Sermons > SEVENTEENTH SUNDAY AFTER PENTECOST

Spojnia Sunday
23 Sep 2007

“‘I tell you, make friends for yourselves with dishonest wealth so that when it fails, you will be welcomed into eternal dwellings.’”  (Luke 16:9)            In the name …
On the fourth Sunday of September, the church asks that we bring to our congregations’ attention the fraternal organization that is associated with us.  The name sounds strange, but its purpose is the same as all other fraternals.  Spojnia means bond or union in the Polish language, which was the language of her first members back when it was organized in 1908, 99 years ago.  Just like all other fraternals, it doesn’t work on a profit motive.  It is there to bring people together, to form a union among them.   As a fraternal it is there to serve a need of the community, and anything that it earns in the process is then reinvested in that community.  In nearly a century, it has paid out just over $49 million in benefits to her members, and in the process it has donated nearly seven-and-a-half million dollars back to our church in the forms of donations to the Clergy Pension Fund, the Youth Fund and others.  It supports education scholarships for her members, and it has established a youth retreat facility and a home for the aged, which are both located in the Scranton area, but are open to all of our members anywhere in the country.
As I said, a fraternal is organized to meet a certain need of the community.  99 years ago the members of our church denomination faced an awful lot of prejudice.  We were the wrong church to choose, and all kinds of forces were brought to bear against our earliest members, including financial hardship.  Our earliest members were discovering that their applications for home loans were being rejected for nonexistent reasons.  Rather than cry or complain, they did something about it.  They built their own financial institution.  These were people who didn’t have a lot of education or cash, but they had a lot of gusto.  What money they did have they pooled together, and then they worked together for the common good.  What little they had they shared with each other so that all could benefit.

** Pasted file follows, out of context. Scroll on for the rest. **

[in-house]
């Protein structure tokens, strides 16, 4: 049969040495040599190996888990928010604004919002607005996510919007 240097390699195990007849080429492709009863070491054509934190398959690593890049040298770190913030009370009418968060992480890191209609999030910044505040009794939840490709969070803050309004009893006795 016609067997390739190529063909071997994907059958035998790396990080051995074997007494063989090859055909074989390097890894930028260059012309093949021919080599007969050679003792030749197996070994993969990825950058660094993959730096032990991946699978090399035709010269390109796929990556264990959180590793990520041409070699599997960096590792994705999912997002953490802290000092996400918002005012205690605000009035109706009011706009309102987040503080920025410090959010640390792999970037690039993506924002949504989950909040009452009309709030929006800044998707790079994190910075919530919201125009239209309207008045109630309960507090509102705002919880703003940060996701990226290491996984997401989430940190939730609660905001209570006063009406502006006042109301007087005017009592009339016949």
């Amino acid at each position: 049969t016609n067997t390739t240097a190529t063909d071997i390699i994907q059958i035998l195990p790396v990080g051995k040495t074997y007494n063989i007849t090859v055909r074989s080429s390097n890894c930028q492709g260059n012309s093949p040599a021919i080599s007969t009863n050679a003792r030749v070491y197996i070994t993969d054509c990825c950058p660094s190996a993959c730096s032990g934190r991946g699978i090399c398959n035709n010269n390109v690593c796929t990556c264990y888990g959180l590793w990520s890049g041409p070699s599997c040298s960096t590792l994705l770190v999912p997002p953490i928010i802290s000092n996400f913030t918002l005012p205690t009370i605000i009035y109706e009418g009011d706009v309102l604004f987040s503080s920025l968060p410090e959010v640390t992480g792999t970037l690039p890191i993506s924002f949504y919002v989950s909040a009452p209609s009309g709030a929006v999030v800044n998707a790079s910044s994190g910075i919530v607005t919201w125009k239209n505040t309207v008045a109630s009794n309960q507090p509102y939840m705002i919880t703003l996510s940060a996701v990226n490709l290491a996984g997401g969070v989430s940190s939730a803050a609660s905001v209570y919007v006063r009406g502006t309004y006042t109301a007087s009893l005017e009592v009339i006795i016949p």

And the attention we give this Sunday to our fraternal fits in well as an example to help explain the moral teaching of both today’s Lesson and Gospel.  Money, finances, business can all be morally messy in practice and even by definition so we are to use what we have to lessen the stain.  It can’t always be about more and better for ourselves, sometimes it has to be about others.  Before Amos was called to be a prophet, he was a shepherd.  He worked hard, and he worked honestly, and maybe because of just those traits God spoke to him and sent him forth from his fields and flocks to tell the nation of God’s displeasure.  Amos is a powerful voice against greed and corruption.  He prophecies God’s anger against his countrymen who cheat in their business dealings and who treat the unfortunate with contempt, who use their wealth not to help but to harm.  God says to them through Amos:  I will not forget.